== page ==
Analysis - The ability to win the hearts and minds of players is the difference between a good coach and a great coach, writes Bridget Tunnicliffe.
If you ever needed a case study, the troubled tenure of Janine Southby as coach of the Silver Ferns, is a pretty good one.
That tenure ended yesterday when Southby resigned at the same time Netball New Zealand announced its review findings into the performance of the Ferns, on the back of their failed Commonwealth Games campaign.
When Southby was appointed in 2015 it seems not enough emphasis was put on hiring someone who could connect with, and inspire, players.
One of the most interesting findings of the independent review was that Southby was committed to developing a player-led culture but in an inexperienced side, that led to a loss of confidence.
'Player-led culture' has become a bit of a buzz word in high performance sport but the fact is, a lot of the time athletes want direction.
When a coach is prepared to tell players what to do, they are also demonstrating that they are confident in their analysis of the game.
At the Commonwealth Games, when the Silver Ferns lost to Malawi they found themselves stuck in a horrible rut that no one knew how to get out of. At that point the players needed Southby to give them some answers but it seems she didn't have any or she gave them the same messages the players had heard before.
Perhaps it was her inexperience, but Southby wasn't able to think on her feet and come up with a new game plan.
Also, when the chips are down that's when a coach really comes to the fore. It's their ability to say the right things, triggering something in a player, that stands out.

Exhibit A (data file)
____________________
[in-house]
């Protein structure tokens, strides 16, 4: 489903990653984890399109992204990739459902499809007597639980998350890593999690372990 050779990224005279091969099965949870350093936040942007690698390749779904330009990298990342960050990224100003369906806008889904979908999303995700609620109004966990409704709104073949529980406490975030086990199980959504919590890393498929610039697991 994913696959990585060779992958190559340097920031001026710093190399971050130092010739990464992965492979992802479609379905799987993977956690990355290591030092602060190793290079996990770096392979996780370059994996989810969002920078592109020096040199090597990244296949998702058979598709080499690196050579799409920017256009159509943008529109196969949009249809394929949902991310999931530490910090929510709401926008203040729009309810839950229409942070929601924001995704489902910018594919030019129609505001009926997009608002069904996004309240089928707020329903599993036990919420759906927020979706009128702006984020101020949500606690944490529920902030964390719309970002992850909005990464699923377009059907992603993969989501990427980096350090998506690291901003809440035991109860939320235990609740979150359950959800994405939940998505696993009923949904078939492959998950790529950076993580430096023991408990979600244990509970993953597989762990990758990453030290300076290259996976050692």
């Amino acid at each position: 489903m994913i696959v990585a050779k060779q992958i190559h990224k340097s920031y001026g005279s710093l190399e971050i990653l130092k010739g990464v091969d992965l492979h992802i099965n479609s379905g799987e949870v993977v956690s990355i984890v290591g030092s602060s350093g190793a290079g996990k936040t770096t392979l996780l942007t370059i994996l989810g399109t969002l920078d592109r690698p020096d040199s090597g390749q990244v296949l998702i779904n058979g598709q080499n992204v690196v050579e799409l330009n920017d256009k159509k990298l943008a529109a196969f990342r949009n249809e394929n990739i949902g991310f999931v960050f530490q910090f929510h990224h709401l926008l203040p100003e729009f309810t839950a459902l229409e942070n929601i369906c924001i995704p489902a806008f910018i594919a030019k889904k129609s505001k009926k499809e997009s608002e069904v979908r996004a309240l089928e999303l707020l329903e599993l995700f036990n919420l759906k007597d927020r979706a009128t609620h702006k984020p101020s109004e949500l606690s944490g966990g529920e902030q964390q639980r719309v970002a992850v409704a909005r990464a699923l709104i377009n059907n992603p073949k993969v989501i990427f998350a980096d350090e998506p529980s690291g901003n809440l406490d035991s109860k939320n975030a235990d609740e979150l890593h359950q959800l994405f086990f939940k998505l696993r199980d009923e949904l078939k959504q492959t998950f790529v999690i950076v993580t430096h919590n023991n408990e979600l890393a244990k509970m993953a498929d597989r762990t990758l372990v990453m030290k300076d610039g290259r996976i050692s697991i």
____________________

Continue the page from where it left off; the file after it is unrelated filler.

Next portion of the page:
Southby's interactions with the players always seemed to be very measured and even; there wasn't a lot of emotion or fighting talk when she addressed them on the side-line.
Great coaches know, in the heat of battle, what to say to their players to get the most out of them.
And it seems you either have that as a coach or you don't.
Her predecessor Wai Taumaunu had it in spades.
She wasn't afraid to light a rocket under her players.
In a Test match between the Silver Ferns and Australia, during a quarter break Taumaunu had a short sharp message for her struggling defenders before they returned to court.
"This is a test of your character," she told them.
Noeline Taurua, who didn't get a look in for the Silver Ferns coaching job when Southby was appointed, does too.
In the final of the 2012 ANZ Championship, the Melbourne Vixens were up by three goals during the third-quarter break and the Waikato Bay of Plenty Magic desperately needed some turnovers.
As Magic coach Taurua turned to wing defence Elias Shadrock, who had been having a quiet game, she told her to "Stop being a spectator".
It was a simple message but it cut to the core.
Shadrock went on to get crucial intercepts in the final minutes, and the Magic became the first and only New Zealand team to win the competition.
Having surely learnt their lesson, when Netball New Zealand appoints the next Silver Ferns coach, it will be less about box ticking, and more about who will get the best out of the players.
Because imparting technical knowledge is only half the job.